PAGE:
Peak time for flu, colds: Why does sickness surge in winter's chilly temperatures?
Many illnesses occur most frequently in the winter months. And peak season can last through May.
It's not clear why winter brings so many health woes, says Pritish Tosh, an infectious-disease physician and researcher at the Mayo Clinic in Rochester, Minnesota.
"The reason one virus is a wintertime virus may not be the same reason another virus is a wintertime virus," Tosh says. "We're finding more and more that it's not one size fits all."
People have observed seasonal illness spikes for centuries, dating back at least to the ancient Greeks. Since then, studies have documented some distinct patterns.
For example, winter is prime season for influenza, according to the Centers for Disease Control and Prevention. Flu generally strikes most often between December and March. Other illnesses that show up most often in winter include the common cold, a severe form of respiratory illness called RSV and gastrointestinal suffering caused by rotavirus and norovirus.
Understanding why illnesses follow seasonal trends would be an important step toward predicting and stopping outbreaks. But scientists are still working out the details. One classic myth, long debunked, is that getting chilled can make us sick. In experiments conducted decades ago, researchers placed cold viruses into the noses of volunteers who were either allowed to stay warm and dry or made to be cold and wet. Both groups fell ill at equal rates.
"The general conclusion is that being wet and cold isn't what makes us sick," says William Schaffner, a preventive medicine expert at the Vanderbilt University School of Medicine in Nashville. "It's the viruses that make us sick."
So why do so many viruses hit hardest in the winter months?
Several explanations probably apply, Schaffner says, including the theory that winter leads people to spend more time indoors inside the "breathing zone." Within this radius of three to six feet, respiratory viruses can easily spread from person to person.
But that's far from the only cause for winter's assault on health. Weather conditions also seem to play a role in pathogens' ability to infect people. In experiments using guinea pigs, researchers from the Mount Sinai School of Medicine in New York have found that animals shed more virus for longer periods in colder temperatures. Using climate-controlled chambers, they also found that cold and dry conditions, such as those most frequently found in winter, allow exhaled viruses to stay suspended in the air longer than under other conditions. That is because droplets of moisture around them evaporate quickly, making the pathogens lightweight. In the summer, on the other hand, heavier droplets fall to the ground, where they are less likely to be inhaled.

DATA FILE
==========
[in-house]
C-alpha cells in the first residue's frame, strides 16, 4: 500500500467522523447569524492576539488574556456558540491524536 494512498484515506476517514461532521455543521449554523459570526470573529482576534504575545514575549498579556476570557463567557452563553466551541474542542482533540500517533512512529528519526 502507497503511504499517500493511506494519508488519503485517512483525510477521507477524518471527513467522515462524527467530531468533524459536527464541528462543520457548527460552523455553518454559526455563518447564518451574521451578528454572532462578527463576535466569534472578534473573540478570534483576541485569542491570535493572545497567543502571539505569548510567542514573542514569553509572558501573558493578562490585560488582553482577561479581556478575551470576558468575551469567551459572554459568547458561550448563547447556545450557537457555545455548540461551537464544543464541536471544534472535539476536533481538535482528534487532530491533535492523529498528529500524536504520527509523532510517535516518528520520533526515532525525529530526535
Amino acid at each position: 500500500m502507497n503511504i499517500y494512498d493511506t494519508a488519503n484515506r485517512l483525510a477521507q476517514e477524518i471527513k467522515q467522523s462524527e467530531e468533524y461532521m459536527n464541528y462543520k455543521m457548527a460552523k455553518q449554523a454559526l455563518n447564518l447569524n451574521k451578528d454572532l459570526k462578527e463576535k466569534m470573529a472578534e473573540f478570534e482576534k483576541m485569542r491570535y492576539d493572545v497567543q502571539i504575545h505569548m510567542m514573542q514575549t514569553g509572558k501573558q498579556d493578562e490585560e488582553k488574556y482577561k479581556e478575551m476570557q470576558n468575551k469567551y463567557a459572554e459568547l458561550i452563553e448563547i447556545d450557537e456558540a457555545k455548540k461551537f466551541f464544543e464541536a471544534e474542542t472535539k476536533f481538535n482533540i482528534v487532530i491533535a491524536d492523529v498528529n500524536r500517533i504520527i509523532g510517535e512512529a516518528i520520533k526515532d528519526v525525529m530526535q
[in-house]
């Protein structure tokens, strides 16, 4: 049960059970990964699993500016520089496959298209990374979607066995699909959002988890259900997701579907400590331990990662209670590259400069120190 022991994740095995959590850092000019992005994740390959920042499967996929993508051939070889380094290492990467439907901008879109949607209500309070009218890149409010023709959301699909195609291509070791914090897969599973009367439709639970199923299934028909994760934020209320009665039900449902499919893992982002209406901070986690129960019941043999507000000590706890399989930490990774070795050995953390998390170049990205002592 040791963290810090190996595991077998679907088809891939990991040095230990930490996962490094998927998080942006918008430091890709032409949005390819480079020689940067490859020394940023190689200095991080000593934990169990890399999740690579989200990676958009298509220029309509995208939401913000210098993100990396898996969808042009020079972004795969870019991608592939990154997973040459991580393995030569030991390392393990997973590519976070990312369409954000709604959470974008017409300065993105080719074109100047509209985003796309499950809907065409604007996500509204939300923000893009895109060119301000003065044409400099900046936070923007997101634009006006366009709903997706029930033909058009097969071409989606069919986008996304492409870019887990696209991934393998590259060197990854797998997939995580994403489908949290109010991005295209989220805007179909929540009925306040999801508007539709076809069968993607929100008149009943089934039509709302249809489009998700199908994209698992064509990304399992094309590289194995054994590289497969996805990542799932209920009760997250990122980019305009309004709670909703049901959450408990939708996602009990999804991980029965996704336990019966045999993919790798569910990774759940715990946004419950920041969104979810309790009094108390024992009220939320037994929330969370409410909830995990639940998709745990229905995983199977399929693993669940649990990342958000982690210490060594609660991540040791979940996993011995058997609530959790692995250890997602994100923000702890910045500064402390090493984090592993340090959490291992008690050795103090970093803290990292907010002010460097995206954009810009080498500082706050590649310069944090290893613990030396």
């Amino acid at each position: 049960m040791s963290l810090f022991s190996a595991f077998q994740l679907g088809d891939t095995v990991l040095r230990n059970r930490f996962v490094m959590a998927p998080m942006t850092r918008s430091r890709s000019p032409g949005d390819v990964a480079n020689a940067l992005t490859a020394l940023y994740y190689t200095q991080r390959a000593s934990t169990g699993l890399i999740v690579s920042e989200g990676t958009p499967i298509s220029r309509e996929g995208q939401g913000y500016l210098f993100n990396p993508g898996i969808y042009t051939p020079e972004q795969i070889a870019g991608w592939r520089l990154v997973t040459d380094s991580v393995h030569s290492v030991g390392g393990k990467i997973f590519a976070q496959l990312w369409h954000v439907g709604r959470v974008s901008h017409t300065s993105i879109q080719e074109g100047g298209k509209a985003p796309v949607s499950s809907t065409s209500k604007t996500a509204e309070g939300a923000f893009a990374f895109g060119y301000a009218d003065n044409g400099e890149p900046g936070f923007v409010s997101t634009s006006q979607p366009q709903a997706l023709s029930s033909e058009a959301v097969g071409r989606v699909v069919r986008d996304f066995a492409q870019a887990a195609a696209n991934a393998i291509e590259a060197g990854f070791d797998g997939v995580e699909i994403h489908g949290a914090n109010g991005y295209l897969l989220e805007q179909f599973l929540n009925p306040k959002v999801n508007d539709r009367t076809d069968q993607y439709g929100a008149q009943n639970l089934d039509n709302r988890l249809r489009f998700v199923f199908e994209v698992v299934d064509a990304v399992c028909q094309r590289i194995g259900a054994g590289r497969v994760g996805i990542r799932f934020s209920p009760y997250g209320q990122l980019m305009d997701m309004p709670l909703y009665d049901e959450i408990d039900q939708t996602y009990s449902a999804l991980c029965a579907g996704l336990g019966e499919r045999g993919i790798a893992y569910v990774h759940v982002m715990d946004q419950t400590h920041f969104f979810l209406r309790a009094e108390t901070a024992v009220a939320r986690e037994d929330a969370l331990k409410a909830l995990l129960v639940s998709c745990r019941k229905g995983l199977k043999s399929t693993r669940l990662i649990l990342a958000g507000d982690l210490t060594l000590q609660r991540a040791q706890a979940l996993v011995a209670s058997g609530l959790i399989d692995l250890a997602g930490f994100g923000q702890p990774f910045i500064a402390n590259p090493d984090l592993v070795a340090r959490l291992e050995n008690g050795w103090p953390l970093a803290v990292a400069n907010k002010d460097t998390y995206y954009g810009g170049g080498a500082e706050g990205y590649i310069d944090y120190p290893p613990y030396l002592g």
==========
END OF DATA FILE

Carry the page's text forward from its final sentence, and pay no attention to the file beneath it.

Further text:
Our immune systems may also be more vulnerable in the winter, according to some evidence. And certain pathogens thrive best in colder weather, Tosh says.
Whatever the cause, winter-related ills take the deadliest toll. In a 2015 study that included data on more than 72 million deaths in 13 countries, researchers attributed about 8 percent of deaths to temperature. Among those, cold accounted for 17 times as many deaths as heat did.
And it wasn't extremes that proved most dangerous. Instead, the authors reported, moderately cold weather seemed to be most dangerous, primarily through its effects on our respiratory and cardiovascular systems. Cold weather leads to constriction of the airways and suppression of the processes that defend against infection. Influenza alone can cause more than 50,000 deaths and hundreds of thousands of hospitalizations in the United States each year, according to CDC estimates. Cold temperatures also put stress on the cardiovascular system, affecting blood pressure, constriction of blood vessels, inflammation and even heart attacks.
Shoveling snow might exacerbate the risks. In an analysis of 33 years of data, Canadian researchers reported last month that deadly heart attacks spike after heavy snows. With two inches of snow, heart attack deaths rose by 14 percent. After eight inches fell, risks rose by 34 percent.
Shoveling has been implicated in other health risks, too. Between 1990 and 2006, more than 195,000 Americans were treated for snow-shoveling injuries, according to estimates in one 2011 study. Lower-back injuries accounted for about a third of those injuries. Falls caused 20 percent.
Cold weather may also alter our health-related behaviors. With help from cameras in nine cities, a 2012 study found that people walk less when the weather is bad. With an increase in temperature of about nine degrees, the study recorded a 14 percent increase in the number of pedestrians. Pedestrian numbers surged by 23 percent when snow gave way to dry conditions.
(Seasonal depression may also contribute to low energy levels.)
One of the best ways to counter winter's threat is with routine vaccinations, experts say, including the annual flu shot and the pneumococcal vaccine to protect against pneumonia.
"No article that talks about influenza's impact on death would be complete without recommending that people should be getting vaccinated," Tosh says. And individual vaccinations help protect the
Then there's the usual health-maintenance stuff, including exercise, sleep and what Tosh calls "good respiratory etiquette." Sneeze into your elbow. And wash your hands.
With warmer weather around the bend, it's also time to prepare for a different set of health concerns. Summer is peak season for viral meningitis, along with Zika, Lyme and other diseases spread by insects.
Goodbye, snow shovels and tissues. Hello, bug repellent.
TALK TO US
If you'd like to leave a comment (or a tip or a question) about this story with the editors, please email us. We also welcome letters to the editor for publication; you can do that by filling out our letters form and submitting it to the newsroom.